Telehealth has actually been wonderful for some people that could not break away from their schedules to drive to the appointment, wait in the waiting room, attend the appointment and drive back. It has been a tremendous time-saver in those circumstances. We also serve a lot of rural communities that sometimes have a 4–5 hour drive for a 15 minute appointment. Now patients don’t have to seek out childcare or bring their children with them to appointments. Finally, there is something unique about being in a situation where the patient has control over the environment that they want to show to doctor. Often times I get to see patient’s in their homes and this is a unique experiences and actually enhances the ability to build rapport.

Let’s zoom in a bit. Many tools have been developed to help facilitate Telehealth. In your personal experiences which tools have been most effective in helping to replicate the benefits of being together in the same space?

One of the best things I have seen is a virtual waiting room. This is a fantastic way of transmitting information to a patient prior to the appointment. In terms of replicating the experience of an in-person visit, superior video and audio quality are perhaps the most important features to look for in a platform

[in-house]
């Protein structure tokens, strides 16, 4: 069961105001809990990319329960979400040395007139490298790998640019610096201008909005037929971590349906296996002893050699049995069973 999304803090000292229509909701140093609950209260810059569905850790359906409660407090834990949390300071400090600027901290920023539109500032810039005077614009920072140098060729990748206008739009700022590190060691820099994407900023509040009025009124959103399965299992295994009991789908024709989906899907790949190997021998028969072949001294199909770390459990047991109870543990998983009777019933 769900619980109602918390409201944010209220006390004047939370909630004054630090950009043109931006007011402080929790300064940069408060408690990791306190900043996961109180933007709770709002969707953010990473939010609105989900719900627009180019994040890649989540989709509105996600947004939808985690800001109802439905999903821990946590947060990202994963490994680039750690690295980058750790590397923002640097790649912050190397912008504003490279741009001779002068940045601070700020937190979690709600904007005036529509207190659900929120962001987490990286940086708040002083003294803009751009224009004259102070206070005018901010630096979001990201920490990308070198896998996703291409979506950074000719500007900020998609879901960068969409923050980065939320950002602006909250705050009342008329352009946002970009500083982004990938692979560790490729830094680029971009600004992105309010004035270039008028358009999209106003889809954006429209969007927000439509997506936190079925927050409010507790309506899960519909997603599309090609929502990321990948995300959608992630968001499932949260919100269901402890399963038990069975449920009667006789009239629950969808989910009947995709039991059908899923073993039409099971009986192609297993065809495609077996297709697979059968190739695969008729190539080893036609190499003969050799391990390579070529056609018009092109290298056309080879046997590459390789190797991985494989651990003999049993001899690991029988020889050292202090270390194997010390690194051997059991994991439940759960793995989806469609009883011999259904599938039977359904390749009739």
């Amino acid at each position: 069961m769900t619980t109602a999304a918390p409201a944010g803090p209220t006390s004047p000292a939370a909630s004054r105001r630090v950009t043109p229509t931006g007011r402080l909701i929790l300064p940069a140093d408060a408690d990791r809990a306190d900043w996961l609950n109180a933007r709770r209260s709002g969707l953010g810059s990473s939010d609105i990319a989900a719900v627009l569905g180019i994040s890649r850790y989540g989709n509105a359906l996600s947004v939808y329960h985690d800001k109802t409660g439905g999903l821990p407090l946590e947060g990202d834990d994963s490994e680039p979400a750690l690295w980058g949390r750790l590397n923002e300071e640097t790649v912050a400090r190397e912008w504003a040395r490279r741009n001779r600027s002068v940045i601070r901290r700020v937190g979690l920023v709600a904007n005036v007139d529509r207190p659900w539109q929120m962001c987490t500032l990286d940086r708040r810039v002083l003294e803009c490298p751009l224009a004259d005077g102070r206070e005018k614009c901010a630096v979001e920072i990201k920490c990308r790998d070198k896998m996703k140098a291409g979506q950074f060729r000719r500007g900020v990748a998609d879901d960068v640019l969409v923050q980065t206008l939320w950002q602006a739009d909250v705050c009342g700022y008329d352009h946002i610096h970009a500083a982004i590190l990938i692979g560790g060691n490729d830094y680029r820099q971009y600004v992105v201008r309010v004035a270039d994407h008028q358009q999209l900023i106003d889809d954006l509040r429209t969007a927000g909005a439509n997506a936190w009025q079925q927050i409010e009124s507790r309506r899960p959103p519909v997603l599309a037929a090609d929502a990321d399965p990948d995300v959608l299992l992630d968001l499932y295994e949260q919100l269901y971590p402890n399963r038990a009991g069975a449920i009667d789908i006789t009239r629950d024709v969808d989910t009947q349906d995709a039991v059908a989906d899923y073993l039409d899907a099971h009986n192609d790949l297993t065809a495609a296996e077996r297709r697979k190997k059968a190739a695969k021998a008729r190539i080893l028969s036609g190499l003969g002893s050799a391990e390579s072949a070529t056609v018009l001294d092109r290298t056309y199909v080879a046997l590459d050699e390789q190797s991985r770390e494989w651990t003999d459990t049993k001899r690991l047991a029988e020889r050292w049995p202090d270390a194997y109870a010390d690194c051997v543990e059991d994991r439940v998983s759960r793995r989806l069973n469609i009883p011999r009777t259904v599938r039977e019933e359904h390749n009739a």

If you could design the perfect Telehealth feature or system to help your patients, what would it be?

I am no expert in this and feel as though we are very close to a full potential system. I would just want it to be more consistent, better quality, and FASTER.

Are there things that you wish patients knew in order to make sure they are getting the best results even though they are not actually in the office?

Test your technology prior to visit. A lot of platforms have that option prior to the appointment. Secondly, I generally tell people to go into the appointment prepared with what they want to discuss, that was if technology is being “glitchy” at least we have attempted to discuss what is most important first.

The technology is rapidly evolving and new tools like VR, AR, and Mixed Reality are being developed to help bring people together in a shared virtual space. Is there any technology coming down the pipeline that excites you?

I don’t think I know enough about what is coming down the pipeline. Every time I have used VR I have felt acutely nauseated, so the hope is that we progress past that (although that might just be a ME problem).

Ok wonderful. We are nearly done. Here is our last “meaty” question. You are a person of great influence. If you could inspire a movement that would bring the most amount of good to the most amount of people, what would that be? You never know what your idea can trigger. 🙂

I would hope that we use this unique time where there have been leaps and bounds in providing technology and access to care to people that we can further find a way to make mental health resources available on these platforms. A big barrier to care is the fact that a lot of psychiatry is still very stigmatized, so telehealth permits a more appropriate privacy and safety to address those concerns.

How can our readers further follow your work online?

They can access my website at drhamdanimd.com or follow one of my social media accounts on instagram or TikTok as thepsychdoctormd. Those primarily focus around ADHD awareness and management.

Thank you so much for the time you spent doing this interview. This was very inspirational, and we wish you continued success.